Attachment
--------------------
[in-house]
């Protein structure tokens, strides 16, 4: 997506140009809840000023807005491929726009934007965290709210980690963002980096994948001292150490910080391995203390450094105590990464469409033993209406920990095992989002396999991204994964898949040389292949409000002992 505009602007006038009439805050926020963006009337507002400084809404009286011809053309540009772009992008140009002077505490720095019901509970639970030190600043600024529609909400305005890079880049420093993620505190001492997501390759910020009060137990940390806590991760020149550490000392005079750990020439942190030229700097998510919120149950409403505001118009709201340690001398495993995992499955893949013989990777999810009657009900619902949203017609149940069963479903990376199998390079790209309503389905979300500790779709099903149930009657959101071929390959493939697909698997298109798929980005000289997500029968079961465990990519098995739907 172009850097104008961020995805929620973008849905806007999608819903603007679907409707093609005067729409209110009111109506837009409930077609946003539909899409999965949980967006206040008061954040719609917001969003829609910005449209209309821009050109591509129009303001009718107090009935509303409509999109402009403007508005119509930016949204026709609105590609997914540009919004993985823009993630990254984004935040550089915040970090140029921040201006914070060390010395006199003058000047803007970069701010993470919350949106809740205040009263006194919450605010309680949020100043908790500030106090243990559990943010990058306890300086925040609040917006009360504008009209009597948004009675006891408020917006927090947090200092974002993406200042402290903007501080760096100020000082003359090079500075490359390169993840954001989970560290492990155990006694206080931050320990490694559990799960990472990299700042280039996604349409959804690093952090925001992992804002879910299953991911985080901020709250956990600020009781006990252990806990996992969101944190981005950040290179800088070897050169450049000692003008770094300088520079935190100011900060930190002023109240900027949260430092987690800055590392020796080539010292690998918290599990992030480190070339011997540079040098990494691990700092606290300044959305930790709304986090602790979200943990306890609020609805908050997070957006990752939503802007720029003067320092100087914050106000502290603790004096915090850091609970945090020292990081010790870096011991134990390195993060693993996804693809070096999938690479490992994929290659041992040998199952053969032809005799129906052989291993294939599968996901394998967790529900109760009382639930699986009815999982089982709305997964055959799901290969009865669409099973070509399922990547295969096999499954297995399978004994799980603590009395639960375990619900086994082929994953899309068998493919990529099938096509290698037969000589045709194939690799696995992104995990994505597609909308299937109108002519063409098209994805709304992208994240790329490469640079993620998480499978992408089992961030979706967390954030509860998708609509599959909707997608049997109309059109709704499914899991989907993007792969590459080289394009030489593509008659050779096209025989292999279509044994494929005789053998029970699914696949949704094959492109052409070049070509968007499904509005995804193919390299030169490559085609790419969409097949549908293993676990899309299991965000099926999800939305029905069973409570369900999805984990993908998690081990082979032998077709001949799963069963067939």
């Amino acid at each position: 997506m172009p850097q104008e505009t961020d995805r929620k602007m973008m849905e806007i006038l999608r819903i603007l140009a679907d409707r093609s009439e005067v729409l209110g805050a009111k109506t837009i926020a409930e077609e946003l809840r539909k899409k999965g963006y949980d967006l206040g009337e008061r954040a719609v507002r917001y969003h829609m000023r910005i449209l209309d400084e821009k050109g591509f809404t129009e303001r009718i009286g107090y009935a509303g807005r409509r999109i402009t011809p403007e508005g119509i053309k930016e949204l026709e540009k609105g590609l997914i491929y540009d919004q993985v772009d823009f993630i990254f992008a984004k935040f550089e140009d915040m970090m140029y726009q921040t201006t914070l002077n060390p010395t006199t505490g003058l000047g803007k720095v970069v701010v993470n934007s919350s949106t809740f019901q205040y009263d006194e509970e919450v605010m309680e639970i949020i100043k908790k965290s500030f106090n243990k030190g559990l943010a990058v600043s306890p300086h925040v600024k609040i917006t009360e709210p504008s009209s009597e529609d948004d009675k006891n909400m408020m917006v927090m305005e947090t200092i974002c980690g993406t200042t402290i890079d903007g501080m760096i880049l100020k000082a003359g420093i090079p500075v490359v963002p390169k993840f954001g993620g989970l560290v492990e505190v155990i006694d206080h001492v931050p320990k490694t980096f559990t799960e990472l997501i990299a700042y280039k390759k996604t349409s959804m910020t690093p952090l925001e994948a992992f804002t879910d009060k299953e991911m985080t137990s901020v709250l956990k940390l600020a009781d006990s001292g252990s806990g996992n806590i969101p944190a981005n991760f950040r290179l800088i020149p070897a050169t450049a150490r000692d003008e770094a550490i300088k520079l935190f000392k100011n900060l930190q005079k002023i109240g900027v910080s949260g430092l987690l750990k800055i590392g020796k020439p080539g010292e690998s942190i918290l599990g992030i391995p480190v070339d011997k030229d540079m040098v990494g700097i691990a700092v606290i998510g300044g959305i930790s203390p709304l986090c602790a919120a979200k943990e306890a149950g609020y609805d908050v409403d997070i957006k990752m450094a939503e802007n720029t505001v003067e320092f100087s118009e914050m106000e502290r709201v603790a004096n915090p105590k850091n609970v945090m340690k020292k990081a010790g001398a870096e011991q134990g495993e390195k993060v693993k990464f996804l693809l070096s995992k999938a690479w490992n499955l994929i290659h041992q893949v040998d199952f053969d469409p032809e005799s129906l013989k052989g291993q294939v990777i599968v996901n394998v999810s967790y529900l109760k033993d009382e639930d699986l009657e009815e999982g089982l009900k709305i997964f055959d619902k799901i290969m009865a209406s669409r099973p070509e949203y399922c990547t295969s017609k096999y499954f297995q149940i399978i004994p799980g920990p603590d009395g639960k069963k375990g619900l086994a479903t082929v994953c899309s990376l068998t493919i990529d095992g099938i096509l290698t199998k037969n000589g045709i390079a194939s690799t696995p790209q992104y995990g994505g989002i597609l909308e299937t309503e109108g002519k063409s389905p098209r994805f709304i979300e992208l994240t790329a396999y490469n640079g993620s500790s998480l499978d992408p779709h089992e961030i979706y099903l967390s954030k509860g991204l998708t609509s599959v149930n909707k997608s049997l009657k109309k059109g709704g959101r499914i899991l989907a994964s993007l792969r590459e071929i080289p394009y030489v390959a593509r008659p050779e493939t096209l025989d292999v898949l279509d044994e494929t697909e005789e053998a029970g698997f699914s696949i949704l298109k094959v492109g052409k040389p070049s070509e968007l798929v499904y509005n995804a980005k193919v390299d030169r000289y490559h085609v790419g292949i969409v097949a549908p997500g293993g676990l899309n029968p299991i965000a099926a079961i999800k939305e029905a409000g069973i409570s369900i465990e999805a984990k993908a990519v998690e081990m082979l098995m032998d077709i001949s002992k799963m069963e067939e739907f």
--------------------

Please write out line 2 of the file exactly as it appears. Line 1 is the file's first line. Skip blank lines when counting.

């Protein structure tokens, strides 16, 4: 997506140009809840000023807005491929726009934007965290709210980690963002980096994948001292150490910080391995203390450094105590990464469409033993209406920990095992989002396999991204994964898949040389292949409000002992 505009602007006038009439805050926020963006009337507002400084809404009286011809053309540009772009992008140009002077505490720095019901509970639970030190600043600024529609909400305005890079880049420093993620505190001492997501390759910020009060137990940390806590991760020149550490000392005079750990020439942190030229700097998510919120149950409403505001118009709201340690001398495993995992499955893949013989990777999810009657009900619902949203017609149940069963479903990376199998390079790209309503389905979300500790779709099903149930009657959101071929390959493939697909698997298109798929980005000289997500029968079961465990990519098995739907 172009850097104008961020995805929620973008849905806007999608819903603007679907409707093609005067729409209110009111109506837009409930077609946003539909899409999965949980967006206040008061954040719609917001969003829609910005449209209309821009050109591509129009303001009718107090009935509303409509999109402009403007508005119509930016949204026709609105590609997914540009919004993985823009993630990254984004935040550089915040970090140029921040201006914070060390010395006199003058000047803007970069701010993470919350949106809740205040009263006194919450605010309680949020100043908790500030106090243990559990943010990058306890300086925040609040917006009360504008009209009597948004009675006891408020917006927090947090200092974002993406200042402290903007501080760096100020000082003359090079500075490359390169993840954001989970560290492990155990006694206080931050320990490694559990799960990472990299700042280039996604349409959804690093952090925001992992804002879910299953991911985080901020709250956990600020009781006990252990806990996992969101944190981005950040290179800088070897050169450049000692003008770094300088520079935190100011900060930190002023109240900027949260430092987690800055590392020796080539010292690998918290599990992030480190070339011997540079040098990494691990700092606290300044959305930790709304986090602790979200943990306890609020609805908050997070957006990752939503802007720029003067320092100087914050106000502290603790004096915090850091609970945090020292990081010790870096011991134990390195993060693993996804693809070096999938690479490992994929290659041992040998199952053969032809005799129906052989291993294939599968996901394998967790529900109760009382639930699986009815999982089982709305997964055959799901290969009865669409099973070509399922990547295969096999499954297995399978004994799980603590009395639960375990619900086994082929994953899309068998493919990529099938096509290698037969000589045709194939690799696995992104995990994505597609909308299937109108002519063409098209994805709304992208994240790329490469640079993620998480499978992408089992961030979706967390954030509860998708609509599959909707997608049997109309059109709704499914899991989907993007792969590459080289394009030489593509008659050779096209025989292999279509044994494929005789053998029970699914696949949704094959492109052409070049070509968007499904509005995804193919390299030169490559085609790419969409097949549908293993676990899309299991965000099926999800939305029905069973409570369900999805984990993908998690081990082979032998077709001949799963069963067939």